In an era where the bulk of video games are First Person Shooters, along comes a unique experience called Adr1ft where the guns are removed and the focus is on interstellar exploration. From 505 Games, Adr1ft finds the player as an astronaut in peril who is floating silently amongst the wreckage of a destroyed space station with no memory and a severely damaged spacesuit. Your goal is to determine the cause of the catastrophic event by exploring and overcoming challenges while being totally unarmed. Life+Times got our hands on an early build of the game during a private event and sat down with creator Adam Orth of indie studio Three One Zero to discuss how the Adr1ft may change gaming forever and how his own personal experiences ended up shaping the narrative of one of the most innovative games of 2015.
Life+Times: For the past decade, gaming has been all about the First Person Shooter. Did Adr1ft partially come about because you believes that gamers are growing tired of the same old thing?
Adam Orth: To a certain extent the gamers are fatigued. But if publishers started making first person games that wasn’t shooters I don’t know if that would go over so well because the genre is still very popular. What we’re doing is risky and bold. I think gamers want these experiences. There’s no doubt in my mind. The response we’ve gotten has been nothing but positive. It’s certainly risky from a biz perspective especially being from a small studio but being small allows you to take risks that a billion dollar franchise wouldn’t take. I’m happy to explore and if we fall flat on our face I’m happy that we tried.
L+T: So what does it mean to make a First Person Experience?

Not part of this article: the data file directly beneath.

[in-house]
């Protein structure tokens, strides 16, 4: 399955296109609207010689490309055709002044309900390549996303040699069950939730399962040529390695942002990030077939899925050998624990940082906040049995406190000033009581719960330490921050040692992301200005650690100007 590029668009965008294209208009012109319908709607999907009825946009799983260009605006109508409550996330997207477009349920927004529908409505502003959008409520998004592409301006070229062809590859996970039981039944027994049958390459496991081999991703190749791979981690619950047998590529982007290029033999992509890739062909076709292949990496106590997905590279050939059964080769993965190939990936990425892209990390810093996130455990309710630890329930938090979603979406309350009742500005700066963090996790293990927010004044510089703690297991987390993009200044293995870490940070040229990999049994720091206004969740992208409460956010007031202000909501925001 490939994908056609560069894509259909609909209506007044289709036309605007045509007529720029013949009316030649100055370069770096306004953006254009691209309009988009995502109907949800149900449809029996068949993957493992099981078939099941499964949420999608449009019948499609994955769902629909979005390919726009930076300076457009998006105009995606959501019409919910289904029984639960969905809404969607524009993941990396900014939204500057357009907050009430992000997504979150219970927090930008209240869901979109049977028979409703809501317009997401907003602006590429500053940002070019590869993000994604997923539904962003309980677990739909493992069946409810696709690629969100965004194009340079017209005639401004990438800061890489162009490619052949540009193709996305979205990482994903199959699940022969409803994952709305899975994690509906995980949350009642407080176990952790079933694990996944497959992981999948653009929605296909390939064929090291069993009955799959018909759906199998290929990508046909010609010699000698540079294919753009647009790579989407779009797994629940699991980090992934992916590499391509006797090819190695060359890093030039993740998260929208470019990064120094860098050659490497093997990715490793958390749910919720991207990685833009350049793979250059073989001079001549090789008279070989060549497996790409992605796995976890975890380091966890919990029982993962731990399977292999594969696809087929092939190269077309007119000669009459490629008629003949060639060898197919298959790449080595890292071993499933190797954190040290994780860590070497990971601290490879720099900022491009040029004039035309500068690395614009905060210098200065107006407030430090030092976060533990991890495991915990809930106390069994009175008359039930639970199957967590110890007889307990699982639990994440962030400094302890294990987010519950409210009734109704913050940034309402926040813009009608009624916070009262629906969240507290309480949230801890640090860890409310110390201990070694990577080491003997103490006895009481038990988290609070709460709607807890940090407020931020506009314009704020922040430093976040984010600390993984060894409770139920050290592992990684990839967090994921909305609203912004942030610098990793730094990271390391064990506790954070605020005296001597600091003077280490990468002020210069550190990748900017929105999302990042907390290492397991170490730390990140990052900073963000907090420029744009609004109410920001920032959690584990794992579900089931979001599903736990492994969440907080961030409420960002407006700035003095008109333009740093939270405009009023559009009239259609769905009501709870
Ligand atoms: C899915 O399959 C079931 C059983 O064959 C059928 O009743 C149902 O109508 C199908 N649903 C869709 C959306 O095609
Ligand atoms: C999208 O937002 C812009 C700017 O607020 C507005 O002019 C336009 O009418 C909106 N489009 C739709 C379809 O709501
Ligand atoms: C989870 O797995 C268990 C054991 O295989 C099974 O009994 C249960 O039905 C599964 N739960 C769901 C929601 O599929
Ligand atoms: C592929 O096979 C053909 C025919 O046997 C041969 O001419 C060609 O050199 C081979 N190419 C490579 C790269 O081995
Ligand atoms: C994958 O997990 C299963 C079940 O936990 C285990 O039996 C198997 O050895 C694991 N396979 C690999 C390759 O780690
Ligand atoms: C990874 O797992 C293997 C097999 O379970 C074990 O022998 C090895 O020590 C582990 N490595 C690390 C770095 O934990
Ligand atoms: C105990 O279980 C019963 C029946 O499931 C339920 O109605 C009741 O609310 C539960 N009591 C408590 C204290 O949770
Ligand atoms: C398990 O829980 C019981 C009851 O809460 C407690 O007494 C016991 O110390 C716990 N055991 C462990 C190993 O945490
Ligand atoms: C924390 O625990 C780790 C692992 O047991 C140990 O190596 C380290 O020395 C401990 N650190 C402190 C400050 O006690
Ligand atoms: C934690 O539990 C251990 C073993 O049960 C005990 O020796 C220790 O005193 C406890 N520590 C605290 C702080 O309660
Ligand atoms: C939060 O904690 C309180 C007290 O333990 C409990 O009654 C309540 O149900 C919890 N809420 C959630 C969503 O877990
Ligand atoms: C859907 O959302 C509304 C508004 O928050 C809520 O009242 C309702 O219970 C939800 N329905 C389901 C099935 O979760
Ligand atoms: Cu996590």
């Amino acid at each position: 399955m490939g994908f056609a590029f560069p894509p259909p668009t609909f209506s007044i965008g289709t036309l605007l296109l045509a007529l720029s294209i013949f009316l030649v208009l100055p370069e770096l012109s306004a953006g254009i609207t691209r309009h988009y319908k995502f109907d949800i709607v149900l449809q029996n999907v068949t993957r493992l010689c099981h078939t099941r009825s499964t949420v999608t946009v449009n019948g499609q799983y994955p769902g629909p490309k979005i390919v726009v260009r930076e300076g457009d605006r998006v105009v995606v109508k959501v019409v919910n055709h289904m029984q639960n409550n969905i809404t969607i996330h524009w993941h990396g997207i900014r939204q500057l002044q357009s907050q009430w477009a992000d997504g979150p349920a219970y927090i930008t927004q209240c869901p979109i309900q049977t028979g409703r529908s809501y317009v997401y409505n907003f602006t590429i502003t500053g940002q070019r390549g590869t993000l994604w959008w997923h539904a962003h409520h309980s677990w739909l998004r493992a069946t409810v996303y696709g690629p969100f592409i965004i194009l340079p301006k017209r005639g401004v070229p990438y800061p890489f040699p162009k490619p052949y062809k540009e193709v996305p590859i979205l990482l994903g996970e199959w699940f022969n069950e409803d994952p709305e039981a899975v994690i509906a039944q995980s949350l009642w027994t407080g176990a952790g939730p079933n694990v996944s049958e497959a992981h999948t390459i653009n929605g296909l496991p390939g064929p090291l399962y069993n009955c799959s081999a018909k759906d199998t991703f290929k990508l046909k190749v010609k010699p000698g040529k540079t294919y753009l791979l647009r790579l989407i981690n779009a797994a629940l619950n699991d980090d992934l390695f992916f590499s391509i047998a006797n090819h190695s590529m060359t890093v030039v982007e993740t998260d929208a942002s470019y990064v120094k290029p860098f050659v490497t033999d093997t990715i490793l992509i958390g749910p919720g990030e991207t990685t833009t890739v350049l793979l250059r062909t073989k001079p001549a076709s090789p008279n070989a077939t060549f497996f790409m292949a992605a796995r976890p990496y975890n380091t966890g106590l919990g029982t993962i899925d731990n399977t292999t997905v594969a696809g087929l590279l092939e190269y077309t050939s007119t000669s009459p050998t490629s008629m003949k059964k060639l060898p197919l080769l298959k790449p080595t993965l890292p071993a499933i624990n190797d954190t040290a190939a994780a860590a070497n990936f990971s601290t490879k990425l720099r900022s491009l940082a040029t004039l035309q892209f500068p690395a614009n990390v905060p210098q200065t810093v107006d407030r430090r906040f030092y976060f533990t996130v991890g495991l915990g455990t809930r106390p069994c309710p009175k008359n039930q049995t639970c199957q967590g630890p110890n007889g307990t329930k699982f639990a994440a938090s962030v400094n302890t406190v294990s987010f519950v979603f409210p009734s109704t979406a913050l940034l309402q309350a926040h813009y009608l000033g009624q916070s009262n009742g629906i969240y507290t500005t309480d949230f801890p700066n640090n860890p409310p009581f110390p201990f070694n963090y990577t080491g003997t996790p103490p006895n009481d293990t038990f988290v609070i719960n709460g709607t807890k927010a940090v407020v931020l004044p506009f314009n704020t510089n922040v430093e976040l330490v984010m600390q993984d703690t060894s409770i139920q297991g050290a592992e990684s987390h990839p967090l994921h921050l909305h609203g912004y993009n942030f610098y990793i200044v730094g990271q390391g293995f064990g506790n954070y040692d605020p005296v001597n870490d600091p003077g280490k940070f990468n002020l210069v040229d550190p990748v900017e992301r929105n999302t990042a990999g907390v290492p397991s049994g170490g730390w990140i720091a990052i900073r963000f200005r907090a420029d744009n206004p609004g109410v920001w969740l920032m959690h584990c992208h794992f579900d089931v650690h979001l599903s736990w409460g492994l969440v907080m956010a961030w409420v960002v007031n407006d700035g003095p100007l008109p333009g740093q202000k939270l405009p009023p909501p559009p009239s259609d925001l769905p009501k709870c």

AO: In First Person Shooters, the gun is how you interact with the world. In our game it is the hands. You are constantly touching the world around you. With Adr1ft we just wanted to do something different. It’s super fun exploring what a first person experience is like. Take the guns and the violence away. If we’re going to start our own company and be unique it meant doing something different all the way. It means mostly nonviolent games for us. I don’t see a lot of circumstances where the player in our game will be doing violent acts. We’re finding that when you take away the guns and enemies, the challenge to do something is harder to do but a lot more rewarding when you find it. It’s super exciting when you can make a game like we’re making and have gameplay that’s not just walking around looking at stuff. This is our version of the genre
L+T: Games such as the Journey completely removed the violence from the experience and, although risky, ended up being named one of the best games ever for the PS3. Is that the goal with Adr1ft?
AO: Being stood up next to Journey is the biggest compliment in the world. I don’t think we’re even close to as brilliant as that game is. It’s a huge influence and it’s a definite goalpost for us. I reference that game all the time. Journey was something I always wanted and finally got it and it made me feel like I could do this. Even though it’s not a FPS, it connected with me on levels that I had yet to be connected on. If that happened to me it definitely happened to other people. I really hope that people give our game a chance. It’s going to resonate with people.